Health Secretary Matt Hancock gave the latest update during yesterday’s government briefing on the coronavirus crisis.
He said construction workers could and should continue to go to work as long as they are able to remain two metres apart at all times.
Hancock said people whose jobs has not already been shut down by the government measures to date should continue to work but should only be travelling to a workplace “where that work can’t be done at home”.
He added: “The judgment we have made is that in work, in many instances, the 2m rule can be applied.”
The response came as some contractors and developers started to shut down sites across the country. and work has been stopped in Scotland.
The dilemma is particularly acute in London where many construction workers are forced to use limited tube services which are often overcrowded.
Hancock sparked a row with London Mayor Sadiq Khan by demanding that more trains are kept running to allow social distancing measures during travel.
Construction union Unite is warning that social distancing has “collapsed” on construction sites following pictures on crowded jobs .
Unite assistant general secretary Gail Cartmail said: “There is an immediate public health emergency on construction sites, due to a lack of social distancing.
“The government must announce they will take urgent action to ensure that construction sites will be safe and if not that displaced workers will have their jobs and income protected irrespective of being directly employed or self-employed
“Contractors also have a moral duty to ensure that all the workers on their sites are safe and financially protected.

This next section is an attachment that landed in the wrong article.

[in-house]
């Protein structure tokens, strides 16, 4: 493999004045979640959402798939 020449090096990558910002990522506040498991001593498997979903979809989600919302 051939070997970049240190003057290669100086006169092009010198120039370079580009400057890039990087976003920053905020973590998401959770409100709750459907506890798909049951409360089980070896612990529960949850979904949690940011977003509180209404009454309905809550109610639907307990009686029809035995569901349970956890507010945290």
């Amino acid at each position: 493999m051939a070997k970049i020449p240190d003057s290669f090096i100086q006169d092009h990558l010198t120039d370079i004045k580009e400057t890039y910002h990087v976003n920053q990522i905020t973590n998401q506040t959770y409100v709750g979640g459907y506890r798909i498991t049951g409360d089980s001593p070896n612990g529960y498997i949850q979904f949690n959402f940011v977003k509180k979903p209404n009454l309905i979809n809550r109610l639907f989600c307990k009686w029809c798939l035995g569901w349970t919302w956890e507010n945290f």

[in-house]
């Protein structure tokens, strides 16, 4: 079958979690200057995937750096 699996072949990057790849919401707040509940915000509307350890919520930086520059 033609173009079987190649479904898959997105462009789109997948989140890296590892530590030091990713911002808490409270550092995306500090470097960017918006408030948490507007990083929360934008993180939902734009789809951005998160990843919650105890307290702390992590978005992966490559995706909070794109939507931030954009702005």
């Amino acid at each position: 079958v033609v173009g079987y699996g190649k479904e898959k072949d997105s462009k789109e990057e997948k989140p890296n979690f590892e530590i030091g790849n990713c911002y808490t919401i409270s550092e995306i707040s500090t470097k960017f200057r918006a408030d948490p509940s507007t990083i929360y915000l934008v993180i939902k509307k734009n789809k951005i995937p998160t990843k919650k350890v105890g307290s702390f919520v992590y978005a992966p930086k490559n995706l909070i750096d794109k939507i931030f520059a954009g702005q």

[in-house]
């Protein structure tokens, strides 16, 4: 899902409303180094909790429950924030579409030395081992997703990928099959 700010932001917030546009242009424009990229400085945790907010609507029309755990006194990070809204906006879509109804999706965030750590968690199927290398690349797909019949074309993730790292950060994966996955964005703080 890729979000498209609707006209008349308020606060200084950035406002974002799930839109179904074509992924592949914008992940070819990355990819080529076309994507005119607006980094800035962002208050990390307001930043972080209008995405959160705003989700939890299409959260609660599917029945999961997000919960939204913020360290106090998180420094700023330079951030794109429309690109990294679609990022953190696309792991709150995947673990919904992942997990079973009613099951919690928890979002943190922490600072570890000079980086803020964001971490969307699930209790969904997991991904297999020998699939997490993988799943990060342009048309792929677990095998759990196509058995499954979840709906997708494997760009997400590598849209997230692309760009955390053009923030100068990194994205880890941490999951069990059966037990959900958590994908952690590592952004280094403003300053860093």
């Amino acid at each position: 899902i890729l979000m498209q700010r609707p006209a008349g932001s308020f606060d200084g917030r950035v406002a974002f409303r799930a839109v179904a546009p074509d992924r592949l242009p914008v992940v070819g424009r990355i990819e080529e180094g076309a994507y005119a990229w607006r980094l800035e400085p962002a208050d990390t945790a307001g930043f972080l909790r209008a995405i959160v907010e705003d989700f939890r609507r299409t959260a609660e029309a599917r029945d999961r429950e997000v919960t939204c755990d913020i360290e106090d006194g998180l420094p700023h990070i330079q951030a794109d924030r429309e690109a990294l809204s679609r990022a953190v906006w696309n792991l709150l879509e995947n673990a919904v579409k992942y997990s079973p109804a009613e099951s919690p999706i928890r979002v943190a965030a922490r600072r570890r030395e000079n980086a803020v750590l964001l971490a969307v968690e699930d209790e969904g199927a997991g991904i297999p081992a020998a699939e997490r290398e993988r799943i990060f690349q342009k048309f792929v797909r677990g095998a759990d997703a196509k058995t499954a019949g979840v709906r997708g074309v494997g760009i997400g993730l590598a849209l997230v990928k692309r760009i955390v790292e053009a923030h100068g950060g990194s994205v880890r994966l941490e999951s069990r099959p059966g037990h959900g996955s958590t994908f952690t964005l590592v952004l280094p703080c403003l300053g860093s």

“No worker should have to make a life or death decision arising from government or contractor negligence.”
Hinkley Point C cuts workforce in half to continue work with social distancing
Bosses at the giant Hinkley Point C site are cutting the workforce by more than half to around 2,000 in the coming days to allow work to continue on the job.
Client EDF said: “The project will preserve the UK’s specialist nuclear supply chain and its skilled workers by focusing on critical work on nuclear parts of the project. Keeping this capability intact is essential for a project of critical national importance.
“We will work in a focused and limited way with split shifts, extra buses and staggered breaks. Reduced numbers will allow easier social distancing in operational areas and sites such as canteens.
“Steps already in place include: shutting our Bristol head office, working from home for those that can, temperature checks on people entering the site, extra cleaning, changes in movement patterns, closure of bars and gyms.
“We are aware that many people and families in the locality depend on us and we will work with them to mitigate the impact of our reduced activity. We will consider how our resources can be used to help the community in the current crisis.
“We will continue to work with the trade unions and our supply chain to keep people safe and help them deal with the developing situation.”